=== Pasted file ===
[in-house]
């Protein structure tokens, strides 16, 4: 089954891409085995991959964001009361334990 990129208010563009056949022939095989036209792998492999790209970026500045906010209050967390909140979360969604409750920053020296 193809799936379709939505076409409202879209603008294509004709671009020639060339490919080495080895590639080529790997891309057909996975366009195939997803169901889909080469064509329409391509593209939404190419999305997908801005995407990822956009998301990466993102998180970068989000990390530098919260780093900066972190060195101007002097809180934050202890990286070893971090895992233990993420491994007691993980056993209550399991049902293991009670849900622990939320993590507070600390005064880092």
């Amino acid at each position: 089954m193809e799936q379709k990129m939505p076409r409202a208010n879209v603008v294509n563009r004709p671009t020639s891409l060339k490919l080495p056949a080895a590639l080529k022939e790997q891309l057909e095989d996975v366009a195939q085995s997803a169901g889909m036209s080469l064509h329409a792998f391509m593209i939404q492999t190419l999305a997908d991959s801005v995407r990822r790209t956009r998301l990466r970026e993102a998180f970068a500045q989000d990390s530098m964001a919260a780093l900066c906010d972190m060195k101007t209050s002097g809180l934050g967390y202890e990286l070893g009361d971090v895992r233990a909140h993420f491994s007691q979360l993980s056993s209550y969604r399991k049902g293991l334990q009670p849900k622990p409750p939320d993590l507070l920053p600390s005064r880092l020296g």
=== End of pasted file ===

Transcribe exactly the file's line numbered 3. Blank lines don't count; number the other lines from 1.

């Amino acid at each position: 089954m193809e799936q379709k990129m939505p076409r409202a208010n879209v603008v294509n563009r004709p671009t020639s891409l060339k490919l080495p056949a080895a590639l080529k022939e790997q891309l057909e095989d996975v366009a195939q085995s997803a169901g889909m036209s080469l064509h329409a792998f391509m593209i939404q492999t190419l999305a997908d991959s801005v995407r990822r790209t956009r998301l990466r970026e993102a998180f970068a500045q989000d990390s530098m964001a919260a780093l900066c906010d972190m060195k101007t209050s002097g809180l934050g967390y202890e990286l070893g009361d971090v895992r233990a909140h993420f491994s007691q979360l993980s056993s209550y969604r399991k049902g293991l334990q009670p849900k622990p409750p939320d993590l507070l920053p600390s005064r880092l020296g």